There are many terrifying moments in our lives.  There are those that some presume will be terrifying and there are those that are inevitably terrifying yet made inexplicably worse by uncomfortable circumstances.

We all remember our school or university exams.  We all recall the first time that we had sex… or at least think we remember it the next day.  There is also, of course, the day that you move in with your first girlfriend.  For many lesbians this becomes pretty standard after the third or fourth time or the second or third date!

It is fair to say, without a shadow of a doubt, that there is one moment in all lesbians’ lives that is the most frightening of them all… This is the day that you ‘Meet Her Parents’!  This is obviously a feared moment in any couples lives, lesbian, straight, gay or bisexual.  

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So with all these emotions flying around, like Removal Vans in lesbian districts, it is vital to WAIT to ‘Tell the Parents’ until you are 100% certain that you want to be with her for the long haul!

Now if the reality of ‘Meeting Her Parents’ was not bad enough, here are a few things NOT TO SAY when the day of reckoning finally comes….

1.   (To her mum) ‘Hope that she looks as hot as you at your age.’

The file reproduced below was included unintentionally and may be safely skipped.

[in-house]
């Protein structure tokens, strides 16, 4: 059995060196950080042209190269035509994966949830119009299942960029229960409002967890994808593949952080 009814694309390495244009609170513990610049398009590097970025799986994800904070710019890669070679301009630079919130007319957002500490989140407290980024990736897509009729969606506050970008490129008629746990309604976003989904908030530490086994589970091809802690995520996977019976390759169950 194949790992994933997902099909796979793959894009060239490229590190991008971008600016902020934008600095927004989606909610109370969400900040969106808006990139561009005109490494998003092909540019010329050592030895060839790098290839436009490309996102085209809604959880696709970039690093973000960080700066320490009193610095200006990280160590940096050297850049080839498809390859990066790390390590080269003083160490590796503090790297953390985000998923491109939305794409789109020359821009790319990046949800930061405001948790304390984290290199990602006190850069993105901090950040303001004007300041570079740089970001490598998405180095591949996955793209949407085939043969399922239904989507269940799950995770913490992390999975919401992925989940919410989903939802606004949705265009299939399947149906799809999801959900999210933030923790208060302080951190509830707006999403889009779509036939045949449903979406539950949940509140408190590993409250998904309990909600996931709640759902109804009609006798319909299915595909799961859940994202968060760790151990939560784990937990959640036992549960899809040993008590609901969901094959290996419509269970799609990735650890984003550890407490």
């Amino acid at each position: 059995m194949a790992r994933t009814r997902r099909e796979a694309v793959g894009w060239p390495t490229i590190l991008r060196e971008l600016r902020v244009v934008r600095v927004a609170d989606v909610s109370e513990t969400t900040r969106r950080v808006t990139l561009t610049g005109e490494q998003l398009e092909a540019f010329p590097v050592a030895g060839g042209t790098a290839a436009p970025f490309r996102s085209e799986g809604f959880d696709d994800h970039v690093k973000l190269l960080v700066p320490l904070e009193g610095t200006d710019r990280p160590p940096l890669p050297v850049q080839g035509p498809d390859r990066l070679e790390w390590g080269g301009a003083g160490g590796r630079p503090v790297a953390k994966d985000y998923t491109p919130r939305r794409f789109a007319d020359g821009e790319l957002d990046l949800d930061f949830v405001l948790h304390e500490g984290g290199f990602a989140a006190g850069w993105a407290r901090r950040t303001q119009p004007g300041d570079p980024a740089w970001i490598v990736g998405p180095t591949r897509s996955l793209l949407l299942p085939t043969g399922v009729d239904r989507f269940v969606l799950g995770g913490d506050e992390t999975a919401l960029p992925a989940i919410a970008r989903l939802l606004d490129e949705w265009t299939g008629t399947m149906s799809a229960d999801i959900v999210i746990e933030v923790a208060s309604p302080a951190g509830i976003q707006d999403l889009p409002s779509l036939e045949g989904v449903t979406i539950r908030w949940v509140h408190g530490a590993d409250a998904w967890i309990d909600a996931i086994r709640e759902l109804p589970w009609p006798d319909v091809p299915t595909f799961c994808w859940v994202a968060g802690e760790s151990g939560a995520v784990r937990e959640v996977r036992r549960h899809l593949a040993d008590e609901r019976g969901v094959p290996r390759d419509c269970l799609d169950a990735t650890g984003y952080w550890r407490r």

2.   (To her mum) ‘We’d like you to be our surrogate.’

3.   ‘I really enjoyed the lasagne tonight; it tastes almost as good as your daughter.’

4.   ‘Wonderful Christmas dinner thanks! Can we borrow the baster?’

5.   ‘Don’t worry, no need to dice up the cucumber… it’s not for sandwiches.’

6.   ‘Maybe YOU can get your daughter to cut her fingernails.’

7.   ‘I can’t believe our cycles have not synched already.’

8.   ‘I know it’s only our second date, but how much do you want for my share of the rent?’

9.   ‘Flopsy is lovely, but when we said we wanted a rabbit for Christmas we didn’t mean…’

10. ‘Can I trim your Christmas tree?’


In reality what may make it even more daunting for a lesbian couple?

A.  You may have already been together as ‘friends’ for some time in the eyes of the parents and therefore this transitional process of explaining that you are actually lesbians may be harder.

B.   Parents who are old-fashioned or unaccustomed to ‘lesbians’ may not understand and believe that they are simply friends.

C.  If she has been with men until now then there may be the embarrassing need for explanations and a deeper understanding that this is not just a phase and that you are in fact a couple for the long term.

D.  If one (or both) of the women has children, which is often the case, then the parents could delve into this and make the girlfriend without children feel insignificant or confused.

However, regardless of any of the above or any of the deep concerns that we have for potentially terrifying experiences such as these… it can also be one of the best and most memorable times of our lives.  We often fear those moments that are the most significant.  It is because she means so much to you that this is so important.  There is often a mix of emotions varying from the need for mutual acceptance, the desire to impress and the reflected anxiety that our partner may be facing.

Remember when you meet her parents for the first time, be thoughtful, be yourself… and feed the cats before you leave.